Friday, November 21, 2014

Thanksgiving Cheer

I originally wrote this post as an open letter to my Meeting, Friends Meeting of Washington, DC. In it, I reflect upon the romantic notion of a perfect Thanksgiving and the way it often turns out instead. __________

Dear Friends,

Thanksgiving means warm thoughts of togetherness and familial bliss to many of us. Yet, for some of us, it is a perpetually colossal and consistent letdown, full of needless drama and hostility. I can say with honesty that both the rosy and the sour versions are the case for me. My nuclear family and I, comprised of my two sisters and both parents, come together once a year to share a meal and each other's company. Genuine warmth exists between each of us and we have a lively conversation around the dinner table.

Should I speak about my mother's dysfunctional family, my feelings turn a full 180 degrees. Thanksgiving dinner with two warring uncles, both alcoholics, turns dinner conversation into a verbal feud unlikely to ever resolve itself. Even as a small child, I sensed first a silent tension that usually erupted quickly into caustic commentary between those seated once the first wine bottle was uncorked.

My uncles have mental illnesses they never treat. Instead, they self-medicate with alcohol. Products of the hyper-masculine decade of the 1950's, they believe that seeking help, even for a significant problem, is indicative of weakness and personal failing.

On a positive note, Thanksgiving means something else very important to me. It signifies six years in your company. November of 2008 was the first time I visited Friends Meeting of Washington. Two years before that, I encountered a Quaker meeting for the first time, and fell in love with our faith so completely that I formally joined a mere four months after my first visit. I have never regretted my decision.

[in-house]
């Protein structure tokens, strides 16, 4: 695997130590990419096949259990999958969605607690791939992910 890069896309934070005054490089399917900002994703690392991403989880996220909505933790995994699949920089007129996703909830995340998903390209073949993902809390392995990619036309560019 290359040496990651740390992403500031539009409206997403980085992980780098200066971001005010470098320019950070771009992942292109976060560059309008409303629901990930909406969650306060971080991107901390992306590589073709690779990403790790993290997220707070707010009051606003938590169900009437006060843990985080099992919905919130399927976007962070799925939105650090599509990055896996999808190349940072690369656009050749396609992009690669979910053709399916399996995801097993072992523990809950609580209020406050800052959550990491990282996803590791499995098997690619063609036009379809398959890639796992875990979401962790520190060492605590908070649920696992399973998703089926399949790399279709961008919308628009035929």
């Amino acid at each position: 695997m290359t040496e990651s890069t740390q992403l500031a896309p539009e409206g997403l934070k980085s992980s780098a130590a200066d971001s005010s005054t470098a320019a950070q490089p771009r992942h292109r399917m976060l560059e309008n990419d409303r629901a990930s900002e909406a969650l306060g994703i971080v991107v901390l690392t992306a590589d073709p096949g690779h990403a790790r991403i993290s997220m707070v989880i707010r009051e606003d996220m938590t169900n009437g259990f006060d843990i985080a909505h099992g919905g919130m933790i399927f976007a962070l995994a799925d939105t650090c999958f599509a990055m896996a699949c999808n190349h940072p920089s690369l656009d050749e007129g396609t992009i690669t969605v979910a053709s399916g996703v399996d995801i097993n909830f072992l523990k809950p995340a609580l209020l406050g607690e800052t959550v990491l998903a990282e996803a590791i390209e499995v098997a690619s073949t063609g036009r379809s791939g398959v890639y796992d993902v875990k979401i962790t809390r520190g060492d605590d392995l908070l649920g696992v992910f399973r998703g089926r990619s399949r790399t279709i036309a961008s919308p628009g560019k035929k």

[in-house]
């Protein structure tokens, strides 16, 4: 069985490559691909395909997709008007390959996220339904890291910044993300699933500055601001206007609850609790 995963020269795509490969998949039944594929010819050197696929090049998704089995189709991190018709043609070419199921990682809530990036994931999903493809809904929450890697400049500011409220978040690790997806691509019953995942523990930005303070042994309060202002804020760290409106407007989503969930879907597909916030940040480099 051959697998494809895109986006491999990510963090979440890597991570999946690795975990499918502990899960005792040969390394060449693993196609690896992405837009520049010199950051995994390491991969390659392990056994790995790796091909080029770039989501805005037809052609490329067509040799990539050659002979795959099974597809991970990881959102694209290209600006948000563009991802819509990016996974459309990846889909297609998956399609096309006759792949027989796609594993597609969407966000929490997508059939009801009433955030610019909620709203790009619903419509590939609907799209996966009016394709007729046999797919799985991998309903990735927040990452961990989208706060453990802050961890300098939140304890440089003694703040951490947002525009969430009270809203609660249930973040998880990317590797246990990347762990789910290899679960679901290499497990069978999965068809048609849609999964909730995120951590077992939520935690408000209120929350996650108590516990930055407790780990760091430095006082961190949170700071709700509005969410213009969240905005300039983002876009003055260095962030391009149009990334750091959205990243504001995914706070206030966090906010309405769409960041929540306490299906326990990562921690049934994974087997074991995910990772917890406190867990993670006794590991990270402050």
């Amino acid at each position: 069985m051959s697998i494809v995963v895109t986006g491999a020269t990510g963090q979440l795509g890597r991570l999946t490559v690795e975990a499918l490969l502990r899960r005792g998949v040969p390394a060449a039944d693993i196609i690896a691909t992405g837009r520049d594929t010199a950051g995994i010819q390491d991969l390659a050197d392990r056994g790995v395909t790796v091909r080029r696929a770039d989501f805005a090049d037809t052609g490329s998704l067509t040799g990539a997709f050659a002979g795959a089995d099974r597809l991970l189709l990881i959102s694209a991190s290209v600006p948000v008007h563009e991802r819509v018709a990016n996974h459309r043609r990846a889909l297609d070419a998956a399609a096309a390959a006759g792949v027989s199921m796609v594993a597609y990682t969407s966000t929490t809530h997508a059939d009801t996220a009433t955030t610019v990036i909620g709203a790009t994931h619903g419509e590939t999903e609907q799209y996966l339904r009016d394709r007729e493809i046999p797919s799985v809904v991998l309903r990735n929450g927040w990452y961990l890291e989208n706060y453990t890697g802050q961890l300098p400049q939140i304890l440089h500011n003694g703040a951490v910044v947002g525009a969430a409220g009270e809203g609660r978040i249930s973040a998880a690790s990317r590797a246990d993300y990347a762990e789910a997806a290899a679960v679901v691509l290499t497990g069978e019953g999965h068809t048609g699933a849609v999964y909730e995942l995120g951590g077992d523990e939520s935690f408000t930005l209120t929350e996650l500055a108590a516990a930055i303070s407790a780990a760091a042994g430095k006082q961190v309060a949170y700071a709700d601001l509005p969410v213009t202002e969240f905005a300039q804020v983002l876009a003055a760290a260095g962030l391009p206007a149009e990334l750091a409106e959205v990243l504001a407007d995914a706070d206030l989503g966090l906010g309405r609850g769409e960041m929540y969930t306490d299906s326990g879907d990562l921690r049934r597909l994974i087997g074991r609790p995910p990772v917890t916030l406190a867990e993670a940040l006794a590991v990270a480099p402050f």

You have become my family and my faith community. I have become emotionally invested in each of you. I sense Divine purpose in my work within FMW and have never once believed that this wasn't the right place for me. God wants me here and I have learned not to deviate from his plan for my life. I may not know all the answers, but I know enough to satisfy me.

While on the subject of mental illness, I've meant to share a particular phobia of mine for a while. When considering the shortcomings and mental health issues of my relatives, I am reminded of my own. I could have only told my worries to specialized committees like Personal Aid or Healing and Reconciliation, but, for my own sake, I want instead to share my fears in a public forum like this.

The worry that keeps me up at night is that I, a manic depressive, might enter a manic episode while in your company. Should that happen, I would hope that you could separate who I am from my illness. Sometimes I know that it isn't easy. But neither is it easy to see that of God in everyone.

Depression, I have learned the hard way, isolates one from the rest of the world and provides problems mostly for oneself. Mania quickly become a serious issue for everyone. Should my behavior become erratic, I hope you will correctly know its source and respond accordingly. I don't expect to have one, but I can never say with certainty that I won't.

I haven't had a manic episode since six months before I moved here. I spent three weeks in the hospital recovering, and when I was discharged, I had some wounded pride to take care of after I returned to health. It was a transformative event for me. I felt I had burned so many bridges where I lived at the time that I needed to radically reshuffle my life and my priorities. This is what led me to take a job in DC and to settle here for good.

If George Fox, our founder, suffered from the same medical condition as me, I delight that the both of us eventually found reason to be cheerful and to set our wanderings aside. And in the meantime, I hope we will find ways to bring joy and cheer to the lives of other people, seeing them as they are, underneath the bluster, broken.

No comments: